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Frankincense - Boswellia carteri

by Jeanne Rose

       There are few essential oils available with a longer and more distinguished history than Frankincense, Myrrh, Galbanum, Labdanum,  Cinnamon and Storax.  These have all been known and used since ancient times and all are mentioned more than once in the Bible as well as other historical texts. This resin was known around  the world for thousands of years simply as ‘incense’, and has been  in use by mankind since  antiquity.

The word Olibanum comes from the Arabic al-luban and means 'the milk'  — the true incense.  The word Frankincense comes from the old French word fraunk-encens and means the true or real incense.

The Oleo-gum-resin.

Frankincense  in particular is an oleo-gum-resin.  Oleo-gum-resin is a term to describe oleo (oily or fatty in nature or look) gum (partly soluble in water) resin (partly or wholly soluble in alcohol).  Therefore, an oleo-gum-resin has a nature that is partly soluble in water and alcohol and looks oily.  It consists mainly of oil, gum and resin. Moreover, a good example of this would be Myrrh, Frankincense, and Opopanax.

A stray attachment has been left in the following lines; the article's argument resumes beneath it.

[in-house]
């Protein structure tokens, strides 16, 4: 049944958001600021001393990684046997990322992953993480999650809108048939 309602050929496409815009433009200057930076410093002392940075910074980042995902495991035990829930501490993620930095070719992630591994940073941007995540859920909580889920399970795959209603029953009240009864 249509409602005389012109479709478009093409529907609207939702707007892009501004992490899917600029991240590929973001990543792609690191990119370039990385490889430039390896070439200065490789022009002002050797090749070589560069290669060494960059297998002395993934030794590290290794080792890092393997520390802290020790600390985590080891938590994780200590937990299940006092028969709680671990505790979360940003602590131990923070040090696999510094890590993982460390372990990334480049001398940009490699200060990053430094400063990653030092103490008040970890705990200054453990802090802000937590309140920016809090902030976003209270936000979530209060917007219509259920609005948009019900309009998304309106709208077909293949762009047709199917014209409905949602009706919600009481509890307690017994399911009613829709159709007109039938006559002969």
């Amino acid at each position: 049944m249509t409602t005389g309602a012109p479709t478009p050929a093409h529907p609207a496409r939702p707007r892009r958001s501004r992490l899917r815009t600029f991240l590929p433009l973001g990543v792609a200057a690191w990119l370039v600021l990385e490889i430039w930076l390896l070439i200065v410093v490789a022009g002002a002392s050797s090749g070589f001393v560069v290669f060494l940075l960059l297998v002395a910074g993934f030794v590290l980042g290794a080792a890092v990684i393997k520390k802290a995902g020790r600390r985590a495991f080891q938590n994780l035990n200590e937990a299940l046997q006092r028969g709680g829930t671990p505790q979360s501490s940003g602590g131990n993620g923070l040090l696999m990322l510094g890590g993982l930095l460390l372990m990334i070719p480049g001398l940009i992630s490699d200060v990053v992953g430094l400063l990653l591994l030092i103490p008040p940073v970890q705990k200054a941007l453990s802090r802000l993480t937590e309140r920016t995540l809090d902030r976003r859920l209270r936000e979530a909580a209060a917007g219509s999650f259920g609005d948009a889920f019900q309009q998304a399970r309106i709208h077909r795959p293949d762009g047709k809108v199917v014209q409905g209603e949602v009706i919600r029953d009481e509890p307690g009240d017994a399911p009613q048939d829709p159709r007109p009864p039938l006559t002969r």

Often the terms gum, resin, resinoid, essential oil are simply used to describe the steps in the processing of natural exudates from certain trees such as Myrrh and Frankincense.  These two wild trees, which to this day are still left in their wild state, organically grown, not cultivated, or farm-grown, are harvested by tribes such as the Bedouins in Somali.